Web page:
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April 06, 2009

Understanding the Auto Body Repair Industry

Artistic_dented_car_by_kevinrosseel_at_morguefile.com_archive_display_194520 By Adam Piper, FCC Collision Centers

Please remember auto body repair is very different than replacing parts on an engine or suspension, it requires a level of artistry along with fit, finish, and safety.  If you have ever tried to patch a spot or spot paint a wall in your house, you very likely will have respect for the skills of an auto body shop and its staff.  On the smooth skin of a car, any blemish shows and there is a never-ending group of "experts" that would be willing to critique that part of the repair.

More importantly, precision is much more critical below the surface, and that anything over the one to three millimeters of error is capable of affecting a car's performance, appearance. and/or structural stability.  In fact, the knowledge and skills of a good body shop's technicians and estimators must cover a wide range of subjects; the properties of metals and plastics, the mechanics of new suspension and steering systems, new welding methods, paint tinting and blending methods, ways to spot accident-related problems in mechanical/ electrical/ air-conditioning, and other systems, and much more.

Bmw_before_after Few consumers have, or would like to have, a long-term working relationship with their local auto body shop.  On average, the American driver will be in an accident once in five years.  So when you do need the service of a body shop you should do a little homework before signing the repair order. 

In California you have the right to pick the repair shop and only you can authorize the repairs.  Here are some of the ways to evaluate the shops:

  • Curb appeal:  How does the shop present itself to the public?  Is there parking and understandable flow to the area?
  • First impressions:  How are you greeted?  Does the office area look professional, clean, and organized?  Does it have clean restrooms and waiting areas?
  • Damage evaluation:  Was the estimate of repair explained to you in layperson's terms?  Did they explain how the insurance carrier and rental car companies operate?
  • Warranty:  While the auto manufacturers generally only warrant the paint for 1-2 years, it is standard for body shops to warranty their workmanship- body and paint- for as long as you own the vehicle. The parts will have a separate manufacturer warranties.
  • Rental Car:  Generally speaking, if you are the insured (at-fault party) you will get a free rental car only if it was written into your policy.  If you are the claimant (not-at-fault party) you will almost always be given a free rental and usually it will be reasonably close to what you were driving at the time of the accident.
  • Variables:  There are a lot of variables that affect how long the repair will take to complete. The main delays are:  parts availability, insurance approvals, hidden damage, and the amount of damage.
  • Diamond_certified Training and certifications:  Ask what the shop's training includes.  Top shops will be I-Car Gold, may have some factory training, should have welding certifications, should have access to manufacturers repair standards like All Data, should use quality re-inspection companies like Verifacts, and should be active in their local and state trade associations.

Reasonable referral sources

Auto Dealership: 
Most auto dealers do not own their own body repair shops.  It is a very demanding business that requires years of experience to be a bodyman or painter.  Body shops also do not charge as high of a labor rate as a dealership mechanical department charges.  Therefore it is usual for the dealership to have one or two local shops that they refer their customers to for body repairs.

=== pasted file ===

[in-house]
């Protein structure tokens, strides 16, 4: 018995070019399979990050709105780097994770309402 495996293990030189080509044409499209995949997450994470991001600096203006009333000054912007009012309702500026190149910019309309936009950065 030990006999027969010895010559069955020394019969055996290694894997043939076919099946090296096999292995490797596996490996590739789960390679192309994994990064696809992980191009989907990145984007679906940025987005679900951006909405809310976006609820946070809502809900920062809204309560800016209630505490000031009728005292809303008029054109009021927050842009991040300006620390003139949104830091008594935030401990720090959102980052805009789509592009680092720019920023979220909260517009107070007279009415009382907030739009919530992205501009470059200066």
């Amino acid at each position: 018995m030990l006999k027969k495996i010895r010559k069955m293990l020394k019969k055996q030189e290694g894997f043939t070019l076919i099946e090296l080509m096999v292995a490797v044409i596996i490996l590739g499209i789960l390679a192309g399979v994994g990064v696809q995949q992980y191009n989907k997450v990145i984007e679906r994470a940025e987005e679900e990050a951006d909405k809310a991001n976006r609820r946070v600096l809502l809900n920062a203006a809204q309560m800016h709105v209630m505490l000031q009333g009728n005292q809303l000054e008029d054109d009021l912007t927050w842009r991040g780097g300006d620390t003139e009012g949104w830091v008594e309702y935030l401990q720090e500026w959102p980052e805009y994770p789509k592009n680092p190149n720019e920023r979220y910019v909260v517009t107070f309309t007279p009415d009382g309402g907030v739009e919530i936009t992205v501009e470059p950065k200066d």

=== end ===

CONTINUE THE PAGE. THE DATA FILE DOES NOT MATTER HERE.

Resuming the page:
Insurance Companies: 
Most shops are involved with insurance companies in what are generally called "direct repair programs" or DRPs.  Understand that by law (in at least California), you can have your repairs handled by any shop of your choice.  While under contact with an insurer the shop will have to follow some guidelines that will, in most cases, dictate how the estimate is written. From a consumer's perspective, it simply means that the shop has an obligation to the insurance company to control costs by utilizing aftermarket or alternative parts and to mitigate the costs of the repair without compromising the repair quality.

Mechanical shops:
Good mechanical shops develop long-term vehicle service relationships with their customers and can be a good source of referral to the area's auto body shops. 

Friends and word of mouth:
Often friends can be a good source for referral.  But keep in mind the experience, good or bad, was their experience and may not be what the majority of customers experience at that shop.

Advertising and the Web: 
Auto body repair is generally a low margin of profit business; therefore most shops have curtailed their advertising.  The Web is a good place to search because it will give access to not only a wide range of area shops but their Web sites.  Web sites can be very informative and provide that first impression.

In closing, the auto body repair experience is very different from a mechanical repair for many reasons.  With a mechanical repair it is normally just you and the repair shop.  With an accident repair there will be you, the trauma of the accident and body shop; plus your insurer, the other person who was involved (3rd party) and their insurer.  But assuming there are not concerns with liability most claims are handled reasonably quickly and with the only variable being how long will the repair take to complete.

Fcc_guys Adam Piper and his sons, Matt and Jason, own several FCC Collision Center auto body shops in the San Francisco Bay Area

dented Volkswagen photo via kevinrosseel at morguefile

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